Beginning in the silent era with “Phantom of the Opera” and “Hunchback of Notre Dame” with Lon Chaney, Sr., Universal Pictures made a series of classic horror films starring the Frankenstein monster, Dracula, the Werewolf, the Mummy, and the Invisible Man that ran through the 1940s.
Posters, lobby cards, glossy stills, banners—just about any memorabilia from these films—pull top-of-the-line prices that range from hundreds to tens of thousands of dollars. While the original 1931 “Dracula” and “Frankenstein” are creaky, as well as creepy now, collectibles from either bring very high prices in good condition.
All of the Universal horror films featured excellent special effects for their time, relying solely on makeup, camera trickery and the occasional animation. All also had a certain spooky poetry that makes them standout even on repeated viewing today.
“Bride of Frankenstein,” (BOF) directed by James Whale and the first sequel to his “Frankenstein,” is considered by most critics and most fans, by far the best of these horror masterpieces. It’s the one in which the monster talks and meets the old blind man in the woods; a scene parodied to laugh-out-loud perfection in Mel Brooks “Young Frankenstein” in 1974.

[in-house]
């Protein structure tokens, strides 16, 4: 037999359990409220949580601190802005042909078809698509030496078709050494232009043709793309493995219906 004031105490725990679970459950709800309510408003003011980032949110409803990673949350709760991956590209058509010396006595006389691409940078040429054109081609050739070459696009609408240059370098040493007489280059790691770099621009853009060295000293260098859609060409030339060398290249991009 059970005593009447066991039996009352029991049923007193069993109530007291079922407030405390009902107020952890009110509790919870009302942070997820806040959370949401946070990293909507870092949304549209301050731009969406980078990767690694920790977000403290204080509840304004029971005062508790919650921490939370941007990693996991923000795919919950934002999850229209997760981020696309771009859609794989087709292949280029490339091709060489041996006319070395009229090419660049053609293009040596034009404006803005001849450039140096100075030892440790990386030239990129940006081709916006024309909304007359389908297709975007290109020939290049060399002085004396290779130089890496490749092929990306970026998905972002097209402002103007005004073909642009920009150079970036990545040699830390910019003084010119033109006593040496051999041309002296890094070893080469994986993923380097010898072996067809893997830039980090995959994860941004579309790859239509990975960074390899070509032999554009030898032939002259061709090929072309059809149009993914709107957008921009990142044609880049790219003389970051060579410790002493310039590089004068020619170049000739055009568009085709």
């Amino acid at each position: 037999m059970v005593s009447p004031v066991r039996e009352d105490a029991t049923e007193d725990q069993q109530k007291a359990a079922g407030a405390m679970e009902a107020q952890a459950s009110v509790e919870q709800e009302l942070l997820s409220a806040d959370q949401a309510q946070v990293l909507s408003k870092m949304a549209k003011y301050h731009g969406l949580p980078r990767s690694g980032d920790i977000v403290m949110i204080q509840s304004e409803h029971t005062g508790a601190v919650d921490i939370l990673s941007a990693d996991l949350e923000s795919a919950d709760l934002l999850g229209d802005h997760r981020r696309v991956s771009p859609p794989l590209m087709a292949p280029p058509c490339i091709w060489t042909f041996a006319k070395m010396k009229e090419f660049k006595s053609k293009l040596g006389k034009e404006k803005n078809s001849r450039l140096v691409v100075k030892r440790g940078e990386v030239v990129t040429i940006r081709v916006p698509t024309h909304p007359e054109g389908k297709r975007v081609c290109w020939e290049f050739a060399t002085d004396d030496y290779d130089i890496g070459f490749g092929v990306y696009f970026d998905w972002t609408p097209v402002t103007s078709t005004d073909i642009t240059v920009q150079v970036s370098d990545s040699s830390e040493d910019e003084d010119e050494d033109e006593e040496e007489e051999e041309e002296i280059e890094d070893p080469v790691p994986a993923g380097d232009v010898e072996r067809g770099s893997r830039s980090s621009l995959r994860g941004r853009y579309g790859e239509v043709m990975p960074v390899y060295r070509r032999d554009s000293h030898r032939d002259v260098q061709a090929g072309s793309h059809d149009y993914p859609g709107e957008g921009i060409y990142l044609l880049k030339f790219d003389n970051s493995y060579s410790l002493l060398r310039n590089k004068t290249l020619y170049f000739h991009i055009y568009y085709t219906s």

BOF included a stirring score by Franz Waxman, memorable performances from Karloff as the monster and Elsa Lancaster as his scream queen bride.
Ernest Thesinger played a campy mad scientist who has created a tiny King, Queen, ballet dancer and other miniature people he keeps in jars. He shares a cigar with the monster saying, “It’s my only vice…”
The creation of the bride during a thunderstorm exceeds even the original monster-comes-alive scene in the original, Waxman’s music lending it all a grandeur seldom matched since.
Even stills in “lesser” condition from BOF sold for more than $70 each recently, and an insert sold for $33,000, while many other items ranged from a few hundred dollars to $3,000 or more for almost any poster or card in decent shape. A single lobby card sold for more than $12,000.